Cagev.Smith (In re Smith)

United States Bankruptcy Court, S.D. Texas, Houston Division.Jun 10, 2014
521 B.R. 767 (Bankr. S.D. Tex. 2014)

Cases citing this case

2 Citing Cases

Bankruptcy No. 12–32096. Adversary No. 14–03115.

06-10-2014

In re Cody W. SMITH, Debtor. Lowell T. Cage, Trustee, Plaintiff, v. Cody W. Smith and Tracy G. Smith, Defendants.

Timothy L. Wentworth, Cage, Hill & Niehaus, LLP, Houston, TX, for Plaintiff. Alan Sanford Gerger, Dunn Neal et al., Houston, TX, for Defendants.


Timothy L. Wentworth, Cage, Hill & Niehaus, LLP, Houston, TX, for Plaintiff.

Alan Sanford Gerger, Dunn Neal et al., Houston, TX, for Defendants.

MEMORANDUM OPINION REGARDING: (1) GREEN BANK, N.A.'S MOTION TO BE JOINED AS A PARTY IN THE CHAPTER 7 TRUSTEE'S TURNOVER ADVERSARY PROCEEDING; AND (2) GREEN BANK, N.A.'S SUPPLEMENT AND AMENDMENT TO ITS MOTION TO BE JOINED AS A PARTY IN THE CHAPTER 7 TRUSTEE'S TURNOVER ADVERSARY PROCEEDING

[Adv. Docs. No. 5 & 15]

JEFF BOHM, Chief Judge.

I. Introduction

Lowell T. Cage, the Chapter 7 trustee in this case (the Trustee), has filed suit against Cody W. Smith (the Debtor) and his wife seeking a determination that certain proceeds in their possession are property of the estate under 11 U.S.C. § 541 and to recover these proceeds under § 542. Not surprisingly, the Debtor and his wife vigorously oppose the relief sought by the Trustee. Green Bank, N.A. (Green Bank), the largest unsecured creditor in this case, wants to join in this lawsuit as a party-plaintiff. The Trustee supports Green Bank's request, no doubt because Green Bank would be willing to share in the expenses of discovery and trial preparation. The Debtor and wife oppose Green Bank's request to intervene. While it makes good economic sense for the Trustee to support Green Bank's request, this Court concludes that Green Bank may not intervene and that the Trustee must “go it alone.” This opinion sets forth the reasons why the Court makes this ruling.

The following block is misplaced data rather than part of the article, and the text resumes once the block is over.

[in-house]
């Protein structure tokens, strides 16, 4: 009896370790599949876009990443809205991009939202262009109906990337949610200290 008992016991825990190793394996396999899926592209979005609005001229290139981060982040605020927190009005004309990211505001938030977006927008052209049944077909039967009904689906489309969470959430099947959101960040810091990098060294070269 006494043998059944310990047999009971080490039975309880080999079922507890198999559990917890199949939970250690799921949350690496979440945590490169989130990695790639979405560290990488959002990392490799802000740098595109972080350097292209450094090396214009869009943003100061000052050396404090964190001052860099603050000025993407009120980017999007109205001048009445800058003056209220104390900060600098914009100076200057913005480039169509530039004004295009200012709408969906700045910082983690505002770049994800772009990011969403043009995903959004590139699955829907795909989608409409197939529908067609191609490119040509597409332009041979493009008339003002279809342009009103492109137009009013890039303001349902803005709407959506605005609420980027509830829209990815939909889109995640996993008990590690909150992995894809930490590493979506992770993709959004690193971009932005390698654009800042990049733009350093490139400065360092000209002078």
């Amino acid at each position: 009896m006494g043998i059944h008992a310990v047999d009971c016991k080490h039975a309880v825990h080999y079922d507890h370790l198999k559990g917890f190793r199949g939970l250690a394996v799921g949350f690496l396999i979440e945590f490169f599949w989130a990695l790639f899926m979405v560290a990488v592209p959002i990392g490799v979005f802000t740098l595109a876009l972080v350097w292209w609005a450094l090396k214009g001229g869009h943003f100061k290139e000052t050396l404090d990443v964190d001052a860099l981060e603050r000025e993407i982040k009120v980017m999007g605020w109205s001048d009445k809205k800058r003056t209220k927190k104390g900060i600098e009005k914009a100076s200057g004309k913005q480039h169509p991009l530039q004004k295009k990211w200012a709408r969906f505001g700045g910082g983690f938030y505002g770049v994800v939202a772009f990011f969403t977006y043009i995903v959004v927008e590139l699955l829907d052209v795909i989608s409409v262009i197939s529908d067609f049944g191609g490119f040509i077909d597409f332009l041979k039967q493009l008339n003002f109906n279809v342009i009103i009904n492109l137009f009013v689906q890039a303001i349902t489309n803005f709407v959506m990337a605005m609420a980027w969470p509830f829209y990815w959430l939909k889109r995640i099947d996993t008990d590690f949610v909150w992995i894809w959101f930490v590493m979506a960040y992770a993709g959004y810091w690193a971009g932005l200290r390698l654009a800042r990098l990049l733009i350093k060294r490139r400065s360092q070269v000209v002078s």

Any reference to “the Code” refers to the United States Bankruptcy Code, and reference to any section (i.e., § ) refers to a section in 11 U.S.C., which is the United States Bankruptcy Code, unless otherwise noted. Further, any reference to “the Bankruptcy Rules” refers to the Federal Rules of Bankruptcy Procedure. Further, any reference to “the Rules” refers to the Federal Rules of Civil Procedure.

The Trustee's complaint does not expressly reference § 542, but it is based on § 542. See, e.g., In re Dunn, 320 B.R. 161, 164, n. 1 (Bankr.S.D.Ohio 2004) (“Turnover is governed by 11 U.S.C. § 542(a).”).

The Court makes the following Findings of Fact and Conclusions of Law under Federal Rule of Civil Procedure 52, as incorporated into by Federal Rules of Bankruptcy Procedure 7052 and 9014. To the extent that any Finding of Fact is construed to be a Conclusion of Law, it is adopted as such. To the extent that any Conclusion of Law is construed to be a Finding of Fact, it is adopted as such. The Court reserves the right to make any additional Findings and Conclusions as may be necessary or as requested by any party.